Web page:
This shawl had been cut down from a Jamawar piece and displays no obvious seaming. The Khudrang pallavs with minimalistic embroidery work were incorporated during a later stage. The design pattern observed is that of abstracted butas formed with a
soothing shade of verdant. The background colour palette is luminous yet subtle. The base colour adopted by the craftsman for this shawl accentuates the regality of this revered accoutrement. The formation of the butas is unique and indefinitely
propels the visual element of this shawl.
This Pashmina shawl is got a brown ground flied, the stoic colour composition reflects reverence. The deft and intricate needle work of the embroider along the border strips speak volumes of the craftsmanship of the
maker. There are four leaf motif propelling inward from all corners into the centre filed are. The pallavs are slightly fringed.
This is a very rare Pashmina saree and is worked upon a green ground field, with extensive Kani embroidery work. The sporadic and continuos movement of the motifs are captured within diamond shaped boxes throughout the field. The border strips are elongated and compartmented in square with small sized paisley motifs while the highlight of the pallav is the numerous large scale paisley motifs applied.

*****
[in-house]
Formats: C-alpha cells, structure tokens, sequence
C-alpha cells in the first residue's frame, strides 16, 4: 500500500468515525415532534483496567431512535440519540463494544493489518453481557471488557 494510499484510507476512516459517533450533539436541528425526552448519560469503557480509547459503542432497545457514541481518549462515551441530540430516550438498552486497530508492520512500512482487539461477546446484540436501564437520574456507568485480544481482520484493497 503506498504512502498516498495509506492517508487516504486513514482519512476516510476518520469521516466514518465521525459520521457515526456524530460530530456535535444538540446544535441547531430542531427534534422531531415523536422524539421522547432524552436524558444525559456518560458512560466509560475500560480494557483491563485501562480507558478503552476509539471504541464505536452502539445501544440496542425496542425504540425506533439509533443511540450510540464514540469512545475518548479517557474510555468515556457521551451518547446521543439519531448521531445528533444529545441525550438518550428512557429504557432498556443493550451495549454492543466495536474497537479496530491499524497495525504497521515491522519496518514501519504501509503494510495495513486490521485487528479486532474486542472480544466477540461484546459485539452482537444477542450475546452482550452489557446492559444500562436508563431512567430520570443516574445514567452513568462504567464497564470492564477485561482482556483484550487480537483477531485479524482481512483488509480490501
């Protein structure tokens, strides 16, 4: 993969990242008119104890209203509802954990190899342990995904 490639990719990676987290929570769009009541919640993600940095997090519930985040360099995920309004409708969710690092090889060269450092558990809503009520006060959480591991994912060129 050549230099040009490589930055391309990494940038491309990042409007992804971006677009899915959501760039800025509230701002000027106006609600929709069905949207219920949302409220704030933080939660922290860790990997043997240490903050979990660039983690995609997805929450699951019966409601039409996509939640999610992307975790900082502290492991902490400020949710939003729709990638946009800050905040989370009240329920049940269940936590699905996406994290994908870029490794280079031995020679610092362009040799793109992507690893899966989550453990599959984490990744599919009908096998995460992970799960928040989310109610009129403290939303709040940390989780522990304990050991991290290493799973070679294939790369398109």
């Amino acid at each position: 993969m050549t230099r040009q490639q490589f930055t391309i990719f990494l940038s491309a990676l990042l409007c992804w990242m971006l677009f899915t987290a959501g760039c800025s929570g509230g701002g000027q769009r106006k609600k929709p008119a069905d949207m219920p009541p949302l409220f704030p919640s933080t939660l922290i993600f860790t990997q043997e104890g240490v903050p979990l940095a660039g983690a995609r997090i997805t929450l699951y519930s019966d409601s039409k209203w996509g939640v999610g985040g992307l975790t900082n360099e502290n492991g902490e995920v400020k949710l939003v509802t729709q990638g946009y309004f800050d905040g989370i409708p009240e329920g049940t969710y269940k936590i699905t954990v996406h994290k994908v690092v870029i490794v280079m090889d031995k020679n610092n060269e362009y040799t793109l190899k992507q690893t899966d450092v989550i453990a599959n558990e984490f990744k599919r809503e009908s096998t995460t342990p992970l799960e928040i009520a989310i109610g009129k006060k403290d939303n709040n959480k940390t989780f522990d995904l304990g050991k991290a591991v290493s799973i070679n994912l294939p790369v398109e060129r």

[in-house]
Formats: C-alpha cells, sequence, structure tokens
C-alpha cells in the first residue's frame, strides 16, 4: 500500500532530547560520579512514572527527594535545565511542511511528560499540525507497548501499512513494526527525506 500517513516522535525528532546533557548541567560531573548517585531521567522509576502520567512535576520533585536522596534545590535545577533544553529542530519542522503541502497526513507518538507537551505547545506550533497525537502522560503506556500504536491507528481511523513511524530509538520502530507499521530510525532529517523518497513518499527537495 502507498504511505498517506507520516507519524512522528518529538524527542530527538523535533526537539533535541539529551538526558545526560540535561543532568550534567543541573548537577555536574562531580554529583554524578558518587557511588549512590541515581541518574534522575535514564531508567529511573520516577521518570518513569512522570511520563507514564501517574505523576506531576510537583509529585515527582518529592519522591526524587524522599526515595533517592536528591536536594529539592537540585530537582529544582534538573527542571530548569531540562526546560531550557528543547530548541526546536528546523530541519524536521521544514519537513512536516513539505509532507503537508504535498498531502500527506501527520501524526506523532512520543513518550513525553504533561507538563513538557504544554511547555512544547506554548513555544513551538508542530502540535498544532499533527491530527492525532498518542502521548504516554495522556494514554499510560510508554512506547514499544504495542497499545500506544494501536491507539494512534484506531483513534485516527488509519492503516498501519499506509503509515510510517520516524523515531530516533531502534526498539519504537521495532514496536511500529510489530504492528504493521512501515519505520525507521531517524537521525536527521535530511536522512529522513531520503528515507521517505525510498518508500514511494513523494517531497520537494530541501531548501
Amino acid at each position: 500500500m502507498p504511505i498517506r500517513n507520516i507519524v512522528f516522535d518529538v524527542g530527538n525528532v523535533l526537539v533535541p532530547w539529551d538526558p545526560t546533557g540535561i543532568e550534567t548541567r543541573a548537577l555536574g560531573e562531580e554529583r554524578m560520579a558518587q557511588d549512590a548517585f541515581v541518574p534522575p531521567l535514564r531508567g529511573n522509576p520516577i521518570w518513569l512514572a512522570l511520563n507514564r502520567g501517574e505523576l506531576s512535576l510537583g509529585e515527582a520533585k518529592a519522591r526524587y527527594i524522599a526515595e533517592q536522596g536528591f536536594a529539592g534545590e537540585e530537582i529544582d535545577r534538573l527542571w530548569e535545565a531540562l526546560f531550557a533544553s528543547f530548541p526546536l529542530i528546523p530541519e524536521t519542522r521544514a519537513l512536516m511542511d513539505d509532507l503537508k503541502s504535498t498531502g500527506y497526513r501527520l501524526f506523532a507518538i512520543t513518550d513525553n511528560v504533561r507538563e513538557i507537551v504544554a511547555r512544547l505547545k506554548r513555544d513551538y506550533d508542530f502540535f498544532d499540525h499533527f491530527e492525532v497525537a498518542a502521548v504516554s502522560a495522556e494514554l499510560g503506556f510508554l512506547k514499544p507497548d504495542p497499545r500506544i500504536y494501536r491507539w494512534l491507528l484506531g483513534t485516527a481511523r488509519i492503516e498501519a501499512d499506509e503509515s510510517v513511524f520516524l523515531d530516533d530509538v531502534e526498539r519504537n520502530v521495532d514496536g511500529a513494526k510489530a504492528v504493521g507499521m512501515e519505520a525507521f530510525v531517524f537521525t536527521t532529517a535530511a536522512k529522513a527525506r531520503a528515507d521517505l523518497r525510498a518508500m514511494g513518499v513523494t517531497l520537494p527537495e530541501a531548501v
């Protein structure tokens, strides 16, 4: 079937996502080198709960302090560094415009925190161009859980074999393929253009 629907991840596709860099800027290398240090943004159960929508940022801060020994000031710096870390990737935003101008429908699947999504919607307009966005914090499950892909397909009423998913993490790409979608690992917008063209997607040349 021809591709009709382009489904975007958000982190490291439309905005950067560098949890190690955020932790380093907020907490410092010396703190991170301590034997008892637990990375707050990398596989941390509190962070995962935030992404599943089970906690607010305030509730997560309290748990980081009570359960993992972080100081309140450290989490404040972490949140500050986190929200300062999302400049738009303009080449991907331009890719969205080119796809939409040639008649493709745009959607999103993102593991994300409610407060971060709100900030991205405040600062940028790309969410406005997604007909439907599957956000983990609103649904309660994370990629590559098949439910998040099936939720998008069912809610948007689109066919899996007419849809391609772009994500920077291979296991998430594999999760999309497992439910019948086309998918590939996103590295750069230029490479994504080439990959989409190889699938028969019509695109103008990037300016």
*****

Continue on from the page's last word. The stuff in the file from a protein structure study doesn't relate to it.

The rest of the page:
A black embroidery at the center is flanked by various swirling abstract designs on all sides. What makes this even more
exquisite is the medium used. Completing this complex design with the various colours is a time consuming and painstaking process. The popularity of these Kani shawls is on
the rise yet again, especially after it got Geographical Indication status in 2008.
This is a fine example of a single cut Jamawar Pashmina with Kani embroidery. The technique of the Kani shawl weaving
has also been termed as the ‘twill tapestry weave’. As is common in shawls with Kani embroidery, this shawl has the
ground of a light cream colour with black paisley motif embroidered all over. Another characteristic is its narrow end-borders.